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Fort Myers Beach Realtor Shafer receives HOPE Award

By Nathan Mayberg - Editor | Nov 12, 2020

(From left to right) Bruce Greenberg, Guardian Ad Litem Foundation Board President, HOPE Award winner Cynthia Shafer and Jessica Stanfield, Executive Director of the Guardian Ad Litem Foundation

Cynthia Shafer, a Realtor with Lahaina Realty in Fort Myers Beach, has been named as the first recipient of the Guardian Ad Litem Foundation’s HOPE award. The award stands for “Helping Other People Excel.”

Shafer, of Fort Myers, was honored Thursday during a live-stream of the foundation’s inaugural gala.

Shafer has been working to help children as an advocate for 26 years as part of the Guardian Ad Litem Foundation. “Every child needs a voice,” she said.

In 2001, she started Bedz for Kidz program to deliver beds to children in need. To date, nearly 3,000 beds have been delivered to children due to her efforts.

The program was started after Shafer heard from a grandmother that she couldn’t afford a bed for her granddaughter.

Another way Bedz for Kidz is important for Shafer is that it keeps siblings together in cases where they need to be separated from their parents. Foster parents may not have enough beds available to take in all of the siblings together, which Shafer views as adding additional stress on the children. Therefore, the program ensures the children can stay together by providing additional beds.

“Whenever you are separated as a kid from your siblings, it makes it harder. It is hard enough to be separated from your parents.”

The Long Island, New York native has been in Florida since attending the Florida Institute of Technology in the 1960’s. She earned a degree in oceanography and worked on studies used by NASA.

As an advocate, Shafer said she was able to provide “extra eyes in the home” for the court overseeing a case involving potential separation of children from the family. As a child’s advocate, it has been her job to tell the court what she finds to be in the best interest of the child. Sometimes, that may differ from how the Department of Children and Families interprets the situation.

Shafer said she has made efforts over the years to go to extra lengths to get to know the children she is assigned to. That can mean games of basketball, whiffle ball or trips to the mall and the movies. She has delivered Harry Potter books. “Harry Potter got the world to read,” she said. Connecting with teenagers can sometimes be harder, she admits. Children need to feel they are important, Shafer said.

Shafer said she tries not to leave a home until the children are smiling. Another important part of being an advocate is not placing one’s values on those of another family as part of child advocacy. “You can’t put them down in any way,” Shafer said.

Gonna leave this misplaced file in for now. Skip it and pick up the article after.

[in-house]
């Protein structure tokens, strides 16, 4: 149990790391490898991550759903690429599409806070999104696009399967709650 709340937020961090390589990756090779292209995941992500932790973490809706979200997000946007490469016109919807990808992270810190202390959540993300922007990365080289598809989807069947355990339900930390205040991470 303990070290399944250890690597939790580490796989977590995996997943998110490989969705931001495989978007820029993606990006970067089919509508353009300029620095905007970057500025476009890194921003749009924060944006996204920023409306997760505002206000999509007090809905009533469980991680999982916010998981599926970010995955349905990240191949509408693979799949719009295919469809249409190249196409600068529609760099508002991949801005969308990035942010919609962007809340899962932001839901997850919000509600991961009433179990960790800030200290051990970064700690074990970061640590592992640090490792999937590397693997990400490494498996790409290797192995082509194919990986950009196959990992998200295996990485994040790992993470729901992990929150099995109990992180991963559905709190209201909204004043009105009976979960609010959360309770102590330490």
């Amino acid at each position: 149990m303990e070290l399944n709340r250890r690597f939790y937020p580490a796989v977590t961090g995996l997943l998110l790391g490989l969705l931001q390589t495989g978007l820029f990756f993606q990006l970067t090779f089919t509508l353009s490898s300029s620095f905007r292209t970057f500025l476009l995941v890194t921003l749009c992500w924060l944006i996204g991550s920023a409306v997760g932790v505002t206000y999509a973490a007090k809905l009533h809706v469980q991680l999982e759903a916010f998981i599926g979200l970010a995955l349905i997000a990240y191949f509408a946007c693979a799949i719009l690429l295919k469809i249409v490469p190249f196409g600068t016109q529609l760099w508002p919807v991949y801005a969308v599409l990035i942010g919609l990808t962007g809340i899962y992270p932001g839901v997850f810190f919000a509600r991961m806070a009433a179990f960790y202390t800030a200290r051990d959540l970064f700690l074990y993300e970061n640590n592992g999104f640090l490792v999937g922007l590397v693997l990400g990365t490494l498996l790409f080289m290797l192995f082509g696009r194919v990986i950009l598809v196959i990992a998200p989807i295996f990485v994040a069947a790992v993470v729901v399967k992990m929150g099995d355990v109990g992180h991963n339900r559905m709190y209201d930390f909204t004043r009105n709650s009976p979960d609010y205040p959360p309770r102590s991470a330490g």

Due to a knee surgery and the COVID-19 pandemic, Shafer has been focusing her energy on the Bedz for Kidz program. She said the thrill of a young boy receiving Superman sheets or a young girl receiving princess sheets and blankets to go along with a new bed helps drive her to continue with the work. She carries stuffed animals with her as well when she goes to a home to deliver a bed.

“We don’t leave until the kids are happy,” she said. Due to the pandemic, the organization has been relying on Walmart to make the bed deliveries.

During her time, Shafer has seen the worst side of society, from abused children to those neglected. Shafer said she has heard stories from children ranging from being burned to being left in a bathtub.

“These kids want to be like anybody else,” she said.

She said the community has supported the foundation’s efforts. The Twins and Red Sox have both been generous in letting children under the watch of the foundation attend spring training games. Shafer has also shelled money out of her own pocket to buy the kids hot dogs and hamburgers at the games.

Another program Shafer helped start is providing duffle bags or suitcases for children when they need to move into foster care. Previously, children would be given garbage bags to put in clothing or other belongings, which can be demeaning to the children. “If you have a suitcase, you have more dignity,” she said.

All of this work requires money, which is why the Guardian Ad Litem Foundation is holding its fundraising gala Thursday night.

“We couldn’t do it it without her,” said Jessica Stanfield, executive director of the Guardian Ad Litem Foundation, regarding why Shafer was chosen for the award.

Stanfield said there is a large need in the region for child advocates.

The foundation serves five counties – Lee, Charlotte, Collier, Hendry and Glades. There are 548 volunteers for all five counties, with 219 in Lee County.

In Lee County, which has the highest number of foster care children out of the five counties, only 60% of children have a child care advocate. As of September, there were 1,154 foster care cases in Lee County. Of those, 707 have a child advocate.

The foundation provides training and classes to be an advocate. A background check is also necessary.

There is a saying that it takes a village to raise a child.

For Stanfield, she says “the kids that we serve, it takes a galaxy.”